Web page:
London:Paul Collingwood was on Friday appointed as England's captain for next month's World Twenty20 tournament, less than a year after standing down as one-day skipper.
The 32-year-old Durham all-rounder quit the one-day role last August on the same day Michael Vaughan announced he was stepping down from the Test leadership, citing concerns it was affecting his form.
His short limited-overs reign was dogged by controversy - he upheld an appeal for a run-out against New Zealand after a mid-pitch collision and was then banned for a slow over rate last summer.
England were also outclassed by their opponents in the inaugural World Twenty20 in 2007, at which they were led by Collingwood.
But with Test and ODI captain Andrew Strauss not considered either by himself, or the England management, to be suited to the shortest version of the game, the selectors were forced to go back to Collingwood.
National selector Geoff Miller said: "The captaincy is always a difficult decision but we felt that was the right one. We thought long and hard about it and in the end we came up with Paul Collingwood, and I'm sure we've got that right."
Collingwood's form in all forms of the game has recovered since last summer, making him ready to accept a personal request from new coach Andy Flower to resume control.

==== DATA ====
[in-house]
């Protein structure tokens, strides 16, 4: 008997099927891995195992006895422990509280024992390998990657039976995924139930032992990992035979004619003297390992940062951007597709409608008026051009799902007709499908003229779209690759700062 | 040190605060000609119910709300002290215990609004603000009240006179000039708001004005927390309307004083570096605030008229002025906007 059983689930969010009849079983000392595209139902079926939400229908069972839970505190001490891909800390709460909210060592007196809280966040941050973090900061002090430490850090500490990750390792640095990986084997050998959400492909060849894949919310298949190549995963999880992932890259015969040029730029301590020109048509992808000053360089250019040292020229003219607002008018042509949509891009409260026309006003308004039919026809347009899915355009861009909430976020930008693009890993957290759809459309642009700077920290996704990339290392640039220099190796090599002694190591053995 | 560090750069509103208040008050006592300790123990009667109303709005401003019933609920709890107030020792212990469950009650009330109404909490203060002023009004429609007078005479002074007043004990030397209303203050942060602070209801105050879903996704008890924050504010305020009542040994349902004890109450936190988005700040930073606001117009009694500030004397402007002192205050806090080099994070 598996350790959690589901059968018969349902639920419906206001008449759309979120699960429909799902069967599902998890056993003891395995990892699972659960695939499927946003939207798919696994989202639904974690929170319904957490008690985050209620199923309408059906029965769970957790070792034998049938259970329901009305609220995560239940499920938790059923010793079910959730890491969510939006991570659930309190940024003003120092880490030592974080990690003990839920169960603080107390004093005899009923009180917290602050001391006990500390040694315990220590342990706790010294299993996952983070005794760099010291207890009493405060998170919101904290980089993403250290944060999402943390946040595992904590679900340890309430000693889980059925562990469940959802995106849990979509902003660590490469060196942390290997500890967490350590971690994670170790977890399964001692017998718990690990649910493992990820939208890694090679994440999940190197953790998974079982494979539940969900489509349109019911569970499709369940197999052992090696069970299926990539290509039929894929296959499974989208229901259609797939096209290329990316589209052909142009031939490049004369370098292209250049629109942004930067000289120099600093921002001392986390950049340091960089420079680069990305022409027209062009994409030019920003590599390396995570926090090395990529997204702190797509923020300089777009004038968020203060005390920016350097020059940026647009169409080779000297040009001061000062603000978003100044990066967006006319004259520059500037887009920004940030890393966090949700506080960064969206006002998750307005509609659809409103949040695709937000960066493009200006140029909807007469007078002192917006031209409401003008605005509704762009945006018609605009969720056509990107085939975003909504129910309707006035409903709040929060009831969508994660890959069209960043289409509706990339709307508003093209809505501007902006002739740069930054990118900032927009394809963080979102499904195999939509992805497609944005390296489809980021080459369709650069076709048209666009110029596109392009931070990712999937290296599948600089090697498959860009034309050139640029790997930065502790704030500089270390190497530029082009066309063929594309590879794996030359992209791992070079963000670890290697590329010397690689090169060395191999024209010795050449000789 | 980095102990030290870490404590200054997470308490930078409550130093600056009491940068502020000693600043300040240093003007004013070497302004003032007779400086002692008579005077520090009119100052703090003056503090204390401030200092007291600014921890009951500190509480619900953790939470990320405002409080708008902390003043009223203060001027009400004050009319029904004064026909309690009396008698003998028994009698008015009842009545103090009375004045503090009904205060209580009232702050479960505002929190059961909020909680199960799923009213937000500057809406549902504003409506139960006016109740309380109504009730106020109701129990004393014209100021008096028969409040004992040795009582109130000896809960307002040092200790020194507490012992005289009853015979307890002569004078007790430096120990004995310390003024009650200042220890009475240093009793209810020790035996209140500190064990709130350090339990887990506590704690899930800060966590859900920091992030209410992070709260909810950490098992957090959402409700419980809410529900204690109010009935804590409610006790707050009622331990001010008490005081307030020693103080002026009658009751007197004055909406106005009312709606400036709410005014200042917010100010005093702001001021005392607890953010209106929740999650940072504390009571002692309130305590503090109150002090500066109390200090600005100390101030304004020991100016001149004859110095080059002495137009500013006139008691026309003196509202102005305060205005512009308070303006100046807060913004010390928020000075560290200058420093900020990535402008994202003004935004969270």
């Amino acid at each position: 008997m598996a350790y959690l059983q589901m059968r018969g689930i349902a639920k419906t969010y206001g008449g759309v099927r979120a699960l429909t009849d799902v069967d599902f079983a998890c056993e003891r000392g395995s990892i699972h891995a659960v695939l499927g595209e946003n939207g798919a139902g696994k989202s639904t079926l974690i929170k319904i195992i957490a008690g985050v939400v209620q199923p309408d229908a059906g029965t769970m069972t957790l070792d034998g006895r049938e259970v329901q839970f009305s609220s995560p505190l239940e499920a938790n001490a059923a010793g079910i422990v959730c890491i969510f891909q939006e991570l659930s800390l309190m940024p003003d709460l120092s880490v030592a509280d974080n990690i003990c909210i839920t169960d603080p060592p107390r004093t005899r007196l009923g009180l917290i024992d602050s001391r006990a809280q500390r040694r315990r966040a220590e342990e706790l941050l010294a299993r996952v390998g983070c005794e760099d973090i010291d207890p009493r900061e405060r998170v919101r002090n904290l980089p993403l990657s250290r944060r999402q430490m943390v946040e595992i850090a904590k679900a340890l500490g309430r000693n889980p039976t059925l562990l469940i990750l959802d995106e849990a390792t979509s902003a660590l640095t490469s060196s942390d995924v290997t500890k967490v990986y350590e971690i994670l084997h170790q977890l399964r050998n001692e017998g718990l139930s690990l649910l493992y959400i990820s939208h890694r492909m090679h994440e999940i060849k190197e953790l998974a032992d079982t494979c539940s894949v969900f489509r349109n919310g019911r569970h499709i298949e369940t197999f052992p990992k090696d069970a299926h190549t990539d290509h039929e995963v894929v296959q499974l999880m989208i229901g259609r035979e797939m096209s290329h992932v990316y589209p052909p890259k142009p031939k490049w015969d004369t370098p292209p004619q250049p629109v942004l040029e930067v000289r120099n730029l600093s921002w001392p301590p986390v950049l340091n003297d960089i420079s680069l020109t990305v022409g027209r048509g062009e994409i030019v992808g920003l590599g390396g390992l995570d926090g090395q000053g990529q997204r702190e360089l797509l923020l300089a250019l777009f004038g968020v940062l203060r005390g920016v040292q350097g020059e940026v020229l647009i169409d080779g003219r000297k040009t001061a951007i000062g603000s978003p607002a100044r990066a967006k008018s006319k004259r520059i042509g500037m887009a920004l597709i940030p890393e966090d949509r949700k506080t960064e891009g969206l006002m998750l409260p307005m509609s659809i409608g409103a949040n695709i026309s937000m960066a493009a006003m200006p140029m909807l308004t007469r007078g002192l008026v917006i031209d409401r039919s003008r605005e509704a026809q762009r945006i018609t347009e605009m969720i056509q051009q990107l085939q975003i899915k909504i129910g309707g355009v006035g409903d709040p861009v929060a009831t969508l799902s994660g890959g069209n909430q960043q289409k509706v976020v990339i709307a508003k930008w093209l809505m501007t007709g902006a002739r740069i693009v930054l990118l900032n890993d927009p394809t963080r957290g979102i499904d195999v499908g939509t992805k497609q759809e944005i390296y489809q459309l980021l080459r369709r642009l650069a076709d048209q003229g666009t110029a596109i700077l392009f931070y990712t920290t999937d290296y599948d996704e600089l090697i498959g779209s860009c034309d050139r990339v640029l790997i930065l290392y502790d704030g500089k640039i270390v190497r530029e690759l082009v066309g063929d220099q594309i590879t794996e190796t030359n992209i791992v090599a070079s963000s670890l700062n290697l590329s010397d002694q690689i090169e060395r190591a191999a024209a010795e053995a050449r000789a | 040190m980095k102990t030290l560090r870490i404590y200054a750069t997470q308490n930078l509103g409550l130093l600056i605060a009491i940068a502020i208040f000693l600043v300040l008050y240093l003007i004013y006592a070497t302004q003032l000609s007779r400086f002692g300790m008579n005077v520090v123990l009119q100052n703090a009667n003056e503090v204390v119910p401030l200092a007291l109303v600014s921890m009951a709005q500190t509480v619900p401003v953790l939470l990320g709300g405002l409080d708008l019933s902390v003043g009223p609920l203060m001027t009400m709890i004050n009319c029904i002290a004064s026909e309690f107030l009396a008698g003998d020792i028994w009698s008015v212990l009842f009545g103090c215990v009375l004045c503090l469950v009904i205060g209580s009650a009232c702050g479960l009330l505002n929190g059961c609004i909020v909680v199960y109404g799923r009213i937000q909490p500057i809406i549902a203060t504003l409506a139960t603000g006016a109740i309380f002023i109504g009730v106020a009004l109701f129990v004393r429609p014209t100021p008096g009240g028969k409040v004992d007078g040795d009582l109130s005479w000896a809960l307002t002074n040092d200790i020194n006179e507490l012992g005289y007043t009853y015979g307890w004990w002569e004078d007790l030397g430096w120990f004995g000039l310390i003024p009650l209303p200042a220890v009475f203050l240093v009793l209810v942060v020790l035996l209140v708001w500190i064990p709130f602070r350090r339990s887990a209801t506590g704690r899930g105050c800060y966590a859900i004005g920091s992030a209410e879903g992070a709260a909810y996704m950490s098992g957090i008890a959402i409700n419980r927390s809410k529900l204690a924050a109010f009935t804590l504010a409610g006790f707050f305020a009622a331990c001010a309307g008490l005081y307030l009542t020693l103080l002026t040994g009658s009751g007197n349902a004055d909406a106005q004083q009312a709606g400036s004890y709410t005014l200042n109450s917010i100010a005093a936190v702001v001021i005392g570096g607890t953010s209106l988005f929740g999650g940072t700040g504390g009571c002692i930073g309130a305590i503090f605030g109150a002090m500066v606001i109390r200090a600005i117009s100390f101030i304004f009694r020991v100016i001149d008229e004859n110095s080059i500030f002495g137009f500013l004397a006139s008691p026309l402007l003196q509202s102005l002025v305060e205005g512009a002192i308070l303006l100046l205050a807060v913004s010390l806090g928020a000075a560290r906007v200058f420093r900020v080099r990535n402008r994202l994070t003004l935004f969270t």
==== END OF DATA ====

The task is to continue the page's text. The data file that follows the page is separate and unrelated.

"I said I would take a lot of persuading to do the job again," Collingwood said Friday. "That was captaining full time. This is an opportunity where I will be captaining for three weeks in a World Cup and that kind of opportunity doesn't come around every day.
"I thought long and hard about it and the last thing I wanted it to do was affect other parts of my game such as Test cricket - I don't think it will do so given it's just a three-week period."
Reflecting on his decision to quit the one-day role last summer, he added: "There were things behind the scenes which meant you were constantly thinking about the game.
"It might be seen as selfish to have given up the captaincy to concentrate on other areas of my game but all I wanted to do since I was a kid was play at the highest level for England and that meant I had to."